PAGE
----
I Eat Trash
How I Learned to Cook Filet Mignon From Garbage
We get to the usual spot and start feeling the bags.
We’ve got on gloves and headlamps. We can tell what’s in the bags, to an extent, by the texture and weight of the outside, but anything curious gets untied. Carefully, if possible. It’s important not to make a mess. We don’t want to give the owners a reason to shoo us away. They know people pick through their trash and they bag it up, often, in ways that make it easy for us.
The first few bags are usually a couple dozen loaves of bread, pastries, bagels, all loose in clean bags. They get set aside. Bread is abundant and not a priority. There’s a bagel shop across the street, too, that puts out hundreds of bagels every night, that we can pick from if we like. Fruits and vegetables, meats and cheeses, yogurt and eggs are what we want.
I open a central bag of what I think is boxed salads and pull out a box of grocery store sushi. And then another. And then another. There are forty: tuna and salmon and eel, vegetable and California rolls. This is breakfast, lunch, and dinner for three days.
One of the most common misconceptions about the food grocery stores throw away is that it isn’t safe to eat.
Some of it certainly isn’t. Sushi is a bit sketchy. It’s something you want to eat as fast as you can, especially raw tuna, for sure. (You can revive the stale rice to an extent by microwaving it on 50% for about 30 seconds.) But generally, when something is a little off, you can tell.
Most of the food in a grocery store dumpster isn’t expired. Most of the time you can’t really figure out any discernible reason why it would be thrown out: probably the packaging got a little messed up. Sometimes, it’s opened, but most things are fully sealed. Or they just have to make room for something else. Stores have to get rid of inventory sometimes, and there isn’t really a place for that inventory to go. There are a lot of conditions that make food unfit to sell that don’t by any means make it unfit to eat.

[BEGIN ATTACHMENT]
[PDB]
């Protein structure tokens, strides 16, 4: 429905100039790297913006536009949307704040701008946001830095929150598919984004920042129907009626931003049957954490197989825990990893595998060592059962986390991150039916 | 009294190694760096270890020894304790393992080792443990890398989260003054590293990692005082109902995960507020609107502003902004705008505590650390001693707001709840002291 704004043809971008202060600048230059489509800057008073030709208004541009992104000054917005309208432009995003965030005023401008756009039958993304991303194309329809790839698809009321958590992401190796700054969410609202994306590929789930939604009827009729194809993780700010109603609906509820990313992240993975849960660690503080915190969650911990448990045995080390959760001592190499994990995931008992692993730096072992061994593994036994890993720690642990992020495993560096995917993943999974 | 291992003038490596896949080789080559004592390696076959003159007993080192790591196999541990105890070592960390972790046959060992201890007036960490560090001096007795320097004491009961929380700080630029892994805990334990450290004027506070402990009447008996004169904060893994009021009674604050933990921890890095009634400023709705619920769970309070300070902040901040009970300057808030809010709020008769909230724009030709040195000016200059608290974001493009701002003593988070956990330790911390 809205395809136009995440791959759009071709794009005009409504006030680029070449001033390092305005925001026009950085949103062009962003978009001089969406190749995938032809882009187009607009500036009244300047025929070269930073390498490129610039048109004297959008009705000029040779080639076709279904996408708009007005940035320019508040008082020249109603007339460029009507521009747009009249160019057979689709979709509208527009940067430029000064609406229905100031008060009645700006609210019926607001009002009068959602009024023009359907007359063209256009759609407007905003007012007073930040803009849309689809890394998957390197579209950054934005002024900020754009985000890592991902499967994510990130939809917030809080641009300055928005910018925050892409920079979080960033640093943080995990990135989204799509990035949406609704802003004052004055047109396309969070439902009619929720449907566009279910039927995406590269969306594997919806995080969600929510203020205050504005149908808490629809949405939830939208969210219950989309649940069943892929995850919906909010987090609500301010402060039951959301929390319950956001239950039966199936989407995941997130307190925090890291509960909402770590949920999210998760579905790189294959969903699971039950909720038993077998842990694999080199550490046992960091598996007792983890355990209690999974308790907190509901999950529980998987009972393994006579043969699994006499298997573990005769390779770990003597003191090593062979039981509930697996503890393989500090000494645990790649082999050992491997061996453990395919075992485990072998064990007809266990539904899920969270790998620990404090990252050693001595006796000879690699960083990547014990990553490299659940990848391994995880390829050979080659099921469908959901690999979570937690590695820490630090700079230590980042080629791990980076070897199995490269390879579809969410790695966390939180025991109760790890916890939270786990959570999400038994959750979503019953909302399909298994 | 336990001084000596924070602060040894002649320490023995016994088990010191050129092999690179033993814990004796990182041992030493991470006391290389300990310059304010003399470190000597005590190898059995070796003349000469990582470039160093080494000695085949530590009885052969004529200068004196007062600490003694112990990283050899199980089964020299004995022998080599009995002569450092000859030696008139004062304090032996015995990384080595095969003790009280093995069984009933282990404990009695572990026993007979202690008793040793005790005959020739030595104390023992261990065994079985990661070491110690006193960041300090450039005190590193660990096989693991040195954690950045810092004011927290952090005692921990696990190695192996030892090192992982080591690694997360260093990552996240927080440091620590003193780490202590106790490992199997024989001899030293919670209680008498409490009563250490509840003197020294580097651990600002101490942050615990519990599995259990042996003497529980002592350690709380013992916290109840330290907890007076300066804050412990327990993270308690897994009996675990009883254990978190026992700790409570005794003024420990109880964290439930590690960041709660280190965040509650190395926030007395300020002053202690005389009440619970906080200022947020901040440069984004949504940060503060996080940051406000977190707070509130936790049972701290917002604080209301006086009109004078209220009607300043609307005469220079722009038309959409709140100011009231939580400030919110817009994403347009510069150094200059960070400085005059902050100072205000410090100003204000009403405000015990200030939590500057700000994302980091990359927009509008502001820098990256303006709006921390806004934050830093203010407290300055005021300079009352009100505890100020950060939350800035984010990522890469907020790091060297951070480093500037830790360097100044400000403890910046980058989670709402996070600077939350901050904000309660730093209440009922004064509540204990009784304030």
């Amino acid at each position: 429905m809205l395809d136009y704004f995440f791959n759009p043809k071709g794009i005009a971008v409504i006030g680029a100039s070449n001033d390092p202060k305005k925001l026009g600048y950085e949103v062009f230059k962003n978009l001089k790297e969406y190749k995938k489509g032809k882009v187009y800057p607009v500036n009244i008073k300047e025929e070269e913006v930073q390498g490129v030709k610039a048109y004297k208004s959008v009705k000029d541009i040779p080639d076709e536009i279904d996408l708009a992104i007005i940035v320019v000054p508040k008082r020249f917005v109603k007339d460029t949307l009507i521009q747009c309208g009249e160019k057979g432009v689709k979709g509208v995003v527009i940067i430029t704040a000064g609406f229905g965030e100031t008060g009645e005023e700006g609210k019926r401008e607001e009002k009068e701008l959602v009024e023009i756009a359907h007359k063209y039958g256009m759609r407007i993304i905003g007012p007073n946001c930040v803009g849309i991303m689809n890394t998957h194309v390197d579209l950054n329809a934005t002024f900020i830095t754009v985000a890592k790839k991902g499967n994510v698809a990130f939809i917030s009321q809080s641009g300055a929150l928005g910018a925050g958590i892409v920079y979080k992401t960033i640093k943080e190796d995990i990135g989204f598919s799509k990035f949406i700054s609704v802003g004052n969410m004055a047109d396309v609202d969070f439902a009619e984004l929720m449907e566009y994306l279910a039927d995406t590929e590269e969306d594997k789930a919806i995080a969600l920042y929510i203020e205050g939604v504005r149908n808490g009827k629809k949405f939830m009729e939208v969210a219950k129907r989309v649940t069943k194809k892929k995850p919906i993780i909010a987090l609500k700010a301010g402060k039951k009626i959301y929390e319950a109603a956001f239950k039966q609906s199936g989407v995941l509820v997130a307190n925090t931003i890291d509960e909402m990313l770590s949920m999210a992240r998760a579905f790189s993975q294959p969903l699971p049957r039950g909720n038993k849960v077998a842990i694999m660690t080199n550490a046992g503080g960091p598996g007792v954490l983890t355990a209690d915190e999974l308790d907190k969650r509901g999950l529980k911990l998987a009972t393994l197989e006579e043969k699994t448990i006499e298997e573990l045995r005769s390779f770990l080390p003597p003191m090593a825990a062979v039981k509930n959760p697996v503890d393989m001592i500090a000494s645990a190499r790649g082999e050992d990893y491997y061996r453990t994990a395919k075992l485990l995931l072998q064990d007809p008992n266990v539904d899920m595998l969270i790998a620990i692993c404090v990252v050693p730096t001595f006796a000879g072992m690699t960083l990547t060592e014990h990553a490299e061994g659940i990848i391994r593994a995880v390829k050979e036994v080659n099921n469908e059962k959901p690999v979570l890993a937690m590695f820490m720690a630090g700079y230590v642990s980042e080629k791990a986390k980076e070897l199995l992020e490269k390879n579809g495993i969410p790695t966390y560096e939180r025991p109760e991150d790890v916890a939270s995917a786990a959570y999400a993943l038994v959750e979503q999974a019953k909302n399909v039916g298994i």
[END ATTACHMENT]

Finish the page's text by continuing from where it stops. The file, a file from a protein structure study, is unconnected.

There are always a couple of taped up boxes labeled “Broken Glass.” I always like to open those, carefully, because there’s a good chance that something inside isn’t broken: like spices and maple syrup. Usually, it’s just a jar of salsa that someone dropped and cleaned up, but sometimes it’s a whole case of dried ghost peppers in sealed plastic bags surrounded by busted outer jars.
The places I dumpster at actually donate a bunch of the food they can’t sell to food banks.
They fill a truck with the stuff: I’ve seen it. They compost. They recycle. They still throw out enough to feed several people for a week every day.
It’s legal to take stuff from the trash where I live, as long as the trash is put out somewhere accessible: it’s not locked up and you don’t have to jump over a gate. At some spots, we’ll start picking through stuff while the shop workers are still putting it out: they know we’re there.
In other cities, it’s a crime. In some places, shop staff will destroy perfectly good food and other merchandise by slashing it or dousing it in paint or bleach to make sure no one can get it. I don’t bother going to places like that.
People were like that where I grew up: everyone had fruit trees in their yards, and they would pick all the fruit and stack it up and put it in the garbage. No one would risk taking it because the neighbors might come out armed if they thought you wanted to stop their grapefruits from going to the dump.
Another misconception is that if I’m dumpstering and I’m not homeless; if I’m not absolutely starving; I’m taking food away from people who need it more than I do.
This isn’t how it works.
At least, not here: grocery stores put out their trash at night after they close. It gets picked up by a separate garbage run than regular street trash, within an hour or two.
If anyone else wants the stuff you’re picking through, they’re standing next to you. You can talk to them and ask them what they want. You can help them find that stuff and they’ll help you. Almost everyone has dietary restrictions and a specific item they’re really looking for: they’ll leave everything else behind.
That gives me an advantage: I’ll eat almost anything, and my friend has a truck.
Besides the sushi, which we found in those quantities twice, these are some of my favorite finds:
- About 100 small bars of chocolate.
- About 20 boxes of microwave chicken tikka masala.
- About 30 bags of those snap pea crackers.
- About a dozen bottles of maple syrup.
- Smoked and raw salmon, almost every time.
- Truffle butter, which I put on the salmon.
- Many bottles of nice olive oil.
- The cheeses: a huge sack of shredded Parm, bricks of aged Gouda, cheddar, Havarti, Swiss, basket ricotta, you name it. But my absolute favorite: smoked burrata.
- Flours: At least thirty pounds of all-purpose flour, some whole wheat, some almond flour, rice flour, tapioca starch, gluten-free mixes.
- Pounds and pounds of nuts: pine nuts, walnuts, almonds, hazelnuts, pistachios, cashews.
- Dried fruit, as well: raisins, apricots, cranberries, figs, pineapple, oranges, dates. I have a two-year-old date tree, now, that sprouted from a pit from one of these dates.
- Occasionally, boxes and boxes of fresh figs: the shelf life of figs is short, so when they are in season, they get thrown out soon after.